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Well you would be right about that. I went downstairs and looked at a bag. That is still the problem. If you go to the USG site it points out that the purpose of setting compound is to keep the production moving, allowing for extra coats of mud in a single day.
Most people don't sand between coats. You can shave any ridges and apply your next coat. Let the stuff dry and paint it again. Get some air moving in the room to speed the process.
Colbyt
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I keep my compound powder in a bucket so I didn't have the directions handy, but had to go to the HW store for something else and read the bag. It is paintable IMMEDATELY after drying/setting. That means it is paintable in about an hour, depending on how much water used, air and water temp (I accidently used hot water with one batch and it was setting up before I could even apply it), and humidity. This also does not explain why the compound softened, like it was still wet.

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You posted here with a problem.
I gave you the answer. If you don't want to accept that, I don't mind. I don't have a problem.
Have a great week.
Colbyt
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You gave an answer that contradicts the instructions and fails to explain how hardened setting-type compound would soften. We will not have an opportunity to paint again for a few days and we will see what happens then.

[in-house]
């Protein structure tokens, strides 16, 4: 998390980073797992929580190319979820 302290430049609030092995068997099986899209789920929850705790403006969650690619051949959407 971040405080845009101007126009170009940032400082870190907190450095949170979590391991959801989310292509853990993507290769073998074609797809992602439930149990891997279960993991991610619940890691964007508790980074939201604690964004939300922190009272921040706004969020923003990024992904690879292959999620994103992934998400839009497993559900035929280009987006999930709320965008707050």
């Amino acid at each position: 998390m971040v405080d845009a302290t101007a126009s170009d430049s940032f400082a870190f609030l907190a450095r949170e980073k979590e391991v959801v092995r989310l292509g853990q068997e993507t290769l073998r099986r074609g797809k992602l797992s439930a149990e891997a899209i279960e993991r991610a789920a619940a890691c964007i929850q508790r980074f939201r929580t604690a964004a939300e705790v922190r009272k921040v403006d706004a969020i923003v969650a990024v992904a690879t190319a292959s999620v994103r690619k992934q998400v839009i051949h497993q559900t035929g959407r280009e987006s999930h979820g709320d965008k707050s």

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"Mike Dobony" wrote

There's you problem, as already mentioned by _xrongor_. You don't prime/paint or use mud over dirty walls, you skipped the prep work, now you're paying for it.
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That might explain why it came loose, but not why the set compound became wet again. This is not cheap drying compound, but setting type. I have never seen setting type compound become soft again.
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It didn't become wet AGAIN, it just never dried. You seem to be confusing setting with drying.
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Did you use fiberglass mesh on the joints or that old paper tape? I used to use that paper tape and it would often peel off when it got wet from the paint. I no longer use that crap. I use the mesh now and dont have that problem anymore. You might apply a fast drying non-water based paint over the joints before you use your latex paint. Something like the alcohol based KILZ. Or, even try some spray paint, I never tried that, but it may work. The gray auto primer may work and will be an easy color to paint over.
Mark
On Sat, 5 Feb 2005 22:14:30 -0600, "Mike Dobony"

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Did you use fiberglass mesh on the joints or that old paper tape? I used to use that paper tape and it would often peel off when it got wet from the paint. I no longer use that crap. I use the mesh now and dont have that problem anymore. You might apply a fast drying non-water based paint over the joints before you use your latex paint. Something like the alcohol based KILZ. Or, even try some spray paint, I never tried that, but it may work. The gray auto primer may work and will be an easy color to paint over.
Mark
On Sat, 5 Feb 2005 22:14:30 -0600, "Mike Dobony"